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milkmania
08-27-2005, 09:58 PM
Stacey David had a show on today.... Either Trucks! or PowerStroke TV where he showed how to make BioDiesel.

I know we have another thread that that covered the topic, but this thread IS the topic.

Vegetable Oil, Methanol, and Lye, and he claimed he had about 70 a gallon invested in it.

He showed how to check the titration, and made 20 gallons.
Emptied his Dodge diesel's fuel tank from diesel, and used straight cooking oil,
And FREAKIN' ROASTED the tires!!!:headbang:

At one point, he claimed the original diesel engines were built to run on peanut oil... don't know if that's a valid claim, but I was impressed with the simplicity of converting oil to fuel.
here's the link for the show....looks like another airing on the 28th.
Episode #: 2005-13R
Air Dates: Saturday @ 1:30pm EST/PST,Sunday @ 1:30pm EST/PST
http://www.truckstv.com/show_details.aspx?iid=4996&tid=2

He used a system from Freedom something or other.... I'll have to google it to be sure.

milkmania
08-27-2005, 10:04 PM
Freedom Fuel America
http://www.freedomfuelamerica.com/index.asp

6ballsisall
08-27-2005, 10:35 PM
Pretty cool Milk! I've made some of this stuff but we didn't have any of the cool kits like this. Did they say what one of those kits cost?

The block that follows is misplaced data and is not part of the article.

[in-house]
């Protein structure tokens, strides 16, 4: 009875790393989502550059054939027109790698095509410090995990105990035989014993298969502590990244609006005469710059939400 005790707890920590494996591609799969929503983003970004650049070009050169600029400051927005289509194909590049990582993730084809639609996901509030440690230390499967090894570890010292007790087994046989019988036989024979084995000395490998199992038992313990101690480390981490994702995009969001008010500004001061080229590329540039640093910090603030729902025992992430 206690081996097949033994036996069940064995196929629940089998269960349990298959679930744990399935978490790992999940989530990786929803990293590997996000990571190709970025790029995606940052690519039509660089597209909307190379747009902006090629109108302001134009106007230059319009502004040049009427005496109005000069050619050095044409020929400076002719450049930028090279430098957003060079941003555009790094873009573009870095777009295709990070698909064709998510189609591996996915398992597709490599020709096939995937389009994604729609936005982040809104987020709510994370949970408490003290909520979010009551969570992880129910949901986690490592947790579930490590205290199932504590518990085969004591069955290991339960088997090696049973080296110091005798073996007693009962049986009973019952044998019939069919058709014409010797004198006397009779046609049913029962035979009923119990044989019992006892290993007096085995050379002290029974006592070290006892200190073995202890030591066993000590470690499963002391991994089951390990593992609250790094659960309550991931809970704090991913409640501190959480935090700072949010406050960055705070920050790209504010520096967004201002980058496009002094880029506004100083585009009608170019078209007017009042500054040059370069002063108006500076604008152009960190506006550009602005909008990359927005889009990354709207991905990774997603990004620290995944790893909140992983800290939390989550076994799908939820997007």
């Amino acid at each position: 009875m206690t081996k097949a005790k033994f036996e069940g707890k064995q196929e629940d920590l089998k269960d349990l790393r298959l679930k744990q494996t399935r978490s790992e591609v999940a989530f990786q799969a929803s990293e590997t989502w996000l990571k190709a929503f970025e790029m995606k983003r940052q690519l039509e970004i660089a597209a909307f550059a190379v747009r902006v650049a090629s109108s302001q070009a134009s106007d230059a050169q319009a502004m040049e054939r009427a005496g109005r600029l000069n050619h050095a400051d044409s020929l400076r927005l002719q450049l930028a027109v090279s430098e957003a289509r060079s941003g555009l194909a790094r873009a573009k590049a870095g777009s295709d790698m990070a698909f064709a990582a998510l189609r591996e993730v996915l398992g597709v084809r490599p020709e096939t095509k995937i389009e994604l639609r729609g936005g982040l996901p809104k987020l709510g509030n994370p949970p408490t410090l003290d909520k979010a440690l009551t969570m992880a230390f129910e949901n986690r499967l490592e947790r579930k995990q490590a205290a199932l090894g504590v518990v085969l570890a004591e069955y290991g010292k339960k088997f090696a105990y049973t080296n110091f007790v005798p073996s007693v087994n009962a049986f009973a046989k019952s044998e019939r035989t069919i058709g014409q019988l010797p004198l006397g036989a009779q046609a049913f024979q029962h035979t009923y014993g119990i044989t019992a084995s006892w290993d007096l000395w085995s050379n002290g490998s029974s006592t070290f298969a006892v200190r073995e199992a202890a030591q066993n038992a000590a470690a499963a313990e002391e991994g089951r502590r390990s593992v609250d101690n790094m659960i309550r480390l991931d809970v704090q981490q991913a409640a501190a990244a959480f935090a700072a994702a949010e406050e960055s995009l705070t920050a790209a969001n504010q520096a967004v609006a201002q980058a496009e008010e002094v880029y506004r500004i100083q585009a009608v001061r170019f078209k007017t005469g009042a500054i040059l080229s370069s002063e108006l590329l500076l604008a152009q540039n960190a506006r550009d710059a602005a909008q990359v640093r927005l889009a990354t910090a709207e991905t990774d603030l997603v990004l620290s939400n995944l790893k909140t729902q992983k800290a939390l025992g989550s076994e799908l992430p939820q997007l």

milkmania
08-27-2005, 11:09 PM
Pretty cool Milk! I've made some of this stuff but we didn't have any of the cool kits like this. Did they say what one of those kits cost?

looks like the FuelMeister that they used on the show runs $2995.00
http://www.biodieselsolutions.com/home/home.asp

check out the faq's at Freedom Fuel
http://www.freedomfuelamerica.com/products/faq.asp

it appears it's a 1:1 ratio, and it takes 8 gallons of Methanol to make 40 gallons of biodiesel.


*edit
oops, they used the FuelMeister Plus on the show.....two tanks to help speed up the process............$3995.00

6ballsisall
08-27-2005, 11:32 PM
I was trying to find some prices on Methanol in bulk. I am curious as to how they figured 70 cents per gallon. They must have ammoratized the cost of the machine into the price of making the diesel, the question is how many gallons a year did they figure it would take to get the price down to 70 cents per gallon

erkoehler
08-28-2005, 12:42 AM
Is it really going to be worth it? Don't you think it would have become more popular at a greater rate if it truly was feasible/profitable?

6ballsisall
08-28-2005, 08:48 AM
Is it really going to be worth it? Don't you think it would have become more popular at a greater rate if it truly was feasible/profitable?


If you hang is diesel world it is getting very popular, almost as popular as all the mods they make for these engines now days. I really question the 70 cents per gallon claim and would like to see how the derived that math. Besides making diesel for cheap, it's nice to know you are helping the environment by decreasing the need for fuel extraction. Farmers like it because now they can grow the bean used to make this oil and they have a good profitable crop. This stuff is getting very popular and you can buy B20 and other blends in quite a few locations now. The problem is these stations haven't been able to make it cost effective and it costs more than regular diesel right now.

bigmac
08-28-2005, 09:05 AM
Stacey David had a show on today.... Either Trucks! or PowerStroke TV where he showed how to make BioDiesel.

Vegetable Oil, Methanol, and Lye, and he claimed he had about 70 a gallon invested in it.